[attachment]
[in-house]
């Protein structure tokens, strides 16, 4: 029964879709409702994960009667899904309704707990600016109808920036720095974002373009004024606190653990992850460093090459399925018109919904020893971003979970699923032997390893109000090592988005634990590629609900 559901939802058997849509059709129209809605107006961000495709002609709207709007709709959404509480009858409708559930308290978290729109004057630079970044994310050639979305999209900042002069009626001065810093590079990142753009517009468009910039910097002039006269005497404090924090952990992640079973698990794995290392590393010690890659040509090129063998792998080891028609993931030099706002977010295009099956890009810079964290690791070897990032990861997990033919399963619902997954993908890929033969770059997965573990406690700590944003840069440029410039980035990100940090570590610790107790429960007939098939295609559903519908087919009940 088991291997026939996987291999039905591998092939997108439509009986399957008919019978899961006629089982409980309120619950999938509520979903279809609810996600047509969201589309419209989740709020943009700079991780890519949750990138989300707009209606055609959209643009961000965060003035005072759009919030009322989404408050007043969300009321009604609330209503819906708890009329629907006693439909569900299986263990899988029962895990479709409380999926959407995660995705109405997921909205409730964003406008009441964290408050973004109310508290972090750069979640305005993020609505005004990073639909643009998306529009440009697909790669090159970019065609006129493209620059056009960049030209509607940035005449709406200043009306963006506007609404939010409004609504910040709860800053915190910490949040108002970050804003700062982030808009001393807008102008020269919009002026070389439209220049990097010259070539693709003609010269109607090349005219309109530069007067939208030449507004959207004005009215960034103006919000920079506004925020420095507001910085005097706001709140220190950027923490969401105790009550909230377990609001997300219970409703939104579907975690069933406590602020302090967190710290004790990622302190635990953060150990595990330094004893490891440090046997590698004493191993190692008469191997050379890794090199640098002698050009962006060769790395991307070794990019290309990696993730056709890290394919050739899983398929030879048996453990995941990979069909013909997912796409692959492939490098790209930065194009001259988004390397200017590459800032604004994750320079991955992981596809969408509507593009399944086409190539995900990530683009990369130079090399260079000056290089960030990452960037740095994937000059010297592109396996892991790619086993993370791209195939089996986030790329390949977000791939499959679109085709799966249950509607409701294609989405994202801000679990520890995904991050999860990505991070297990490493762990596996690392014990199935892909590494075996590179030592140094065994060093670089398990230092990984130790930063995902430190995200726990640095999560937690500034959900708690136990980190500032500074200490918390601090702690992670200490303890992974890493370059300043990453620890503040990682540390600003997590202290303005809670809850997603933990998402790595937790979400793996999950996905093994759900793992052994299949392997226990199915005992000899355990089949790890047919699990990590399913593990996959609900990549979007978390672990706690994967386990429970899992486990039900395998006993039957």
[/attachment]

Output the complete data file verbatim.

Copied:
[in-house]
């Protein structure tokens, strides 16, 4: 029964879709409702994960009667899904309704707990600016109808920036720095974002373009004024606190653990992850460093090459399925018109919904020893971003979970699923032997390893109000090592988005634990590629609900 559901939802058997849509059709129209809605107006961000495709002609709207709007709709959404509480009858409708559930308290978290729109004057630079970044994310050639979305999209900042002069009626001065810093590079990142753009517009468009910039910097002039006269005497404090924090952990992640079973698990794995290392590393010690890659040509090129063998792998080891028609993931030099706002977010295009099956890009810079964290690791070897990032990861997990033919399963619902997954993908890929033969770059997965573990406690700590944003840069440029410039980035990100940090570590610790107790429960007939098939295609559903519908087919009940 088991291997026939996987291999039905591998092939997108439509009986399957008919019978899961006629089982409980309120619950999938509520979903279809609810996600047509969201589309419209989740709020943009700079991780890519949750990138989300707009209606055609959209643009961000965060003035005072759009919030009322989404408050007043969300009321009604609330209503819906708890009329629907006693439909569900299986263990899988029962895990479709409380999926959407995660995705109405997921909205409730964003406008009441964290408050973004109310508290972090750069979640305005993020609505005004990073639909643009998306529009440009697909790669090159970019065609006129493209620059056009960049030209509607940035005449709406200043009306963006506007609404939010409004609504910040709860800053915190910490949040108002970050804003700062982030808009001393807008102008020269919009002026070389439209220049990097010259070539693709003609010269109607090349005219309109530069007067939208030449507004959207004005009215960034103006919000920079506004925020420095507001910085005097706001709140220190950027923490969401105790009550909230377990609001997300219970409703939104579907975690069933406590602020302090967190710290004790990622302190635990953060150990595990330094004893490891440090046997590698004493191993190692008469191997050379890794090199640098002698050009962006060769790395991307070794990019290309990696993730056709890290394919050739899983398929030879048996453990995941990979069909013909997912796409692959492939490098790209930065194009001259988004390397200017590459800032604004994750320079991955992981596809969408509507593009399944086409190539995900990530683009990369130079090399260079000056290089960030990452960037740095994937000059010297592109396996892991790619086993993370791209195939089996986030790329390949977000791939499959679109085709799966249950509607409701294609989405994202801000679990520890995904991050999860990505991070297990490493762990596996690392014990199935892909590494075996590179030592140094065994060093670089398990230092990984130790930063995902430190995200726990640095999560937690500034959900708690136990980190500032500074200490918390601090702690992670200490303890992974890493370059300043990453620890503040990682540390600003997590202290303005809670809850997603933990998402790595937790979400793996999950996905093994759900793992052994299949392997226990199915005992000899355990089949790890047919699990990590399913593990996959609900990549979007978390672990706690994967386990429970899992486990039900395998006993039957």